Peres calls fallen Haifa police chief 'a symbol of courage'
LAST UPDATED: 12/06/2010 10:28
Dep.-Cmdr. Ahuva Tomer dies after being fatally injured in wild-fire when she raced to scene of Prison Service bus caught in flames.
Haifa Police Asst.-Cmdr. Ahuva Tomer. Photo: Channel 10 News
Haifa Police Chief Dep.-Cmdr. Ahuva Tomer on Monday succumbed to her injuries sustained Thursday in the Carmel fire, bringing the death toll in the disaster to 42.
had been in critical condition since rushing into flames to check the
condition of the dozens of Prisons Service cadets trapped in the deadly Carmel
blaze on Thursday.
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President Shimon Peres was among those who eulogized Tomer on Monday, calling her "the best of the best" and "a symbol of courage". She was an example to all, he declared. She never had to raise her voice to the 550 police under her command, Peres continued. "She was loved and admired, and she devoted her life to Israel."
"Aside from being a good mother, she was always a willing listener to others - not only to the men and women under her command, but also to prisoners. She paved her own path to success, and worked tirelessly to eradicate crime," the president added.
Also responding to news of Tomer's death, Police Insp.-Gen.
David Cohen said Monday, "Ahuva our friend, decorated commander, brave
and beloved iron woman, that stood through difficult tests of fire and
prevailed, she lived and died as a hero." Cohen continued, "The entire
Israel Police family is suffering with sadness and pain today."
Tomer was captured on camera minutes before the tragedy,
driving together with a staff officer toward the blaze, telling
reporters that she was on her way to check first-hand what the situation
was in the Carmel Forest. Seconds before she sped off in her police
car, Tomer expressed concern for mothers and children in nearby Kibbutz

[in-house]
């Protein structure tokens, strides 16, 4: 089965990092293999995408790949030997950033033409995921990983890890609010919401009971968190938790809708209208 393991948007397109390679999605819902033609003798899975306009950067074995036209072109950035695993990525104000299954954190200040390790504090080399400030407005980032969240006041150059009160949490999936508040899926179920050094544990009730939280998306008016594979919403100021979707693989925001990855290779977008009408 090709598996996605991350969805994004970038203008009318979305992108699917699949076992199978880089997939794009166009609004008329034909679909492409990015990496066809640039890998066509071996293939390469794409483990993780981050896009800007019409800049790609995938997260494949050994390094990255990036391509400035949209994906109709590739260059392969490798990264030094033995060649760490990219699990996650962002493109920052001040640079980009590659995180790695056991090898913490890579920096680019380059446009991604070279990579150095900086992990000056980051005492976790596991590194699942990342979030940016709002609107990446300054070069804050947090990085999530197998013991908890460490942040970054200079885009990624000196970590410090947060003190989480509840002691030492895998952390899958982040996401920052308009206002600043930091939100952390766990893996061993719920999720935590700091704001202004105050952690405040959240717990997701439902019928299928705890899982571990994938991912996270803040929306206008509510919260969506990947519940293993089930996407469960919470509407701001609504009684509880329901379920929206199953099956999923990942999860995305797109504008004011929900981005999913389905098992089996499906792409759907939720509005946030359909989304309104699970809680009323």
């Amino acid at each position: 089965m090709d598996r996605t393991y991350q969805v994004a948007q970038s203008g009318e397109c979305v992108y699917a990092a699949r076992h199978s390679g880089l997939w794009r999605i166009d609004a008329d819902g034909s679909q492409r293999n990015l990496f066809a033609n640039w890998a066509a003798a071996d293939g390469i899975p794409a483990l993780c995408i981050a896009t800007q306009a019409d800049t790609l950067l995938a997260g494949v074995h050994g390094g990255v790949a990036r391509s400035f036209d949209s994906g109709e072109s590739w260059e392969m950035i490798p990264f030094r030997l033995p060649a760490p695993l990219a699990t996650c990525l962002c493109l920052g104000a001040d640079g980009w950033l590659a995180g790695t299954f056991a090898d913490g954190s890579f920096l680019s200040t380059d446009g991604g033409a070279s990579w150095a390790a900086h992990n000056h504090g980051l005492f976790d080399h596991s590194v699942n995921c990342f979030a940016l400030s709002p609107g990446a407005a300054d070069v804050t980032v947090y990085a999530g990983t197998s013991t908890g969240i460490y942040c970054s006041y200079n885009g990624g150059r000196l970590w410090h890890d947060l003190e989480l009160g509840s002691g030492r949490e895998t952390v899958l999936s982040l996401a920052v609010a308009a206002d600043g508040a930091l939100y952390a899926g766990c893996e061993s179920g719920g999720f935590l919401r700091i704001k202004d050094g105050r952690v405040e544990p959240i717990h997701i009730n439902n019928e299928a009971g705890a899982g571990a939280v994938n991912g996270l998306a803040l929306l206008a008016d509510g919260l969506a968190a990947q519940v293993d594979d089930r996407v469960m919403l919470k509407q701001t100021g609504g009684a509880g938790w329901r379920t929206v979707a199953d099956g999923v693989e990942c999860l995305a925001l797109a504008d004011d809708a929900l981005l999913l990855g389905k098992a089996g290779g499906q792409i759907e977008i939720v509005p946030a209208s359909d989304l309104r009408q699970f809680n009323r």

Beit Oren, who were being evacuated.
continued to issue commands over her field radio until she became
trapped in the blaze, and the commands became urgent cries for
assistance. By the time rescuers reached the senior commander, she was
badly burned all over her body.
After being rushed to the
hospital, medical teams spent two hours resuscitating her, then
transferring her to the burn unit at Rambam.
an era when senior police officers tend to reach the headlines for
negative reasons, Tomer has consistently made headlines as a
groundbreaker in the Israel Police.
In 1997, Tomer became the
first woman commander of an Israel Police station, taking command of
police in the northern city of Nahariya. In December 2006, Tomer became
the first female district-level operations commander in the Israel
Police, serving as operations commander in the Northern District. The
Northern District is comparable to the Northern Command in the IDF, and
no woman in the IDF or in the police had ever held such a high rank in
the field of operational command.
Less than three years later,
Tomer again made history when she was appointed to lead the massive
Haifa Station and became the first woman to command a major police
station, with over 500 police under her direct command.
tended to downplay her accomplishments, and shortly after her
history-making appointment in 2006, she told The Jerusalem Post that she
did not see the promotion as exceptional.
“I have frequently
been the first woman to hold the position in almost all of the positions
that I have held in the police,” she explained. “I don’t feel like I’m
special. I do function in a predominantly male society, but I am an
equal among equals and I try to be the best I can. But women need to
understand that this is not just a question of equality of opportunity,
but also equality of responsibility.”
The 53-year-old police commander joined the Israel Police in 1982 and served as a commander in the Haifa traffic division, operations officer in Haifa, operations officer of the northern district, head of the Haifa intelligence unit, chief of the Nahariya police station, deputy chief of Haifa police, division operations officer of the northern district, and most recently as Haifa police chief.
Greer Fay Cashman contributed to this report.
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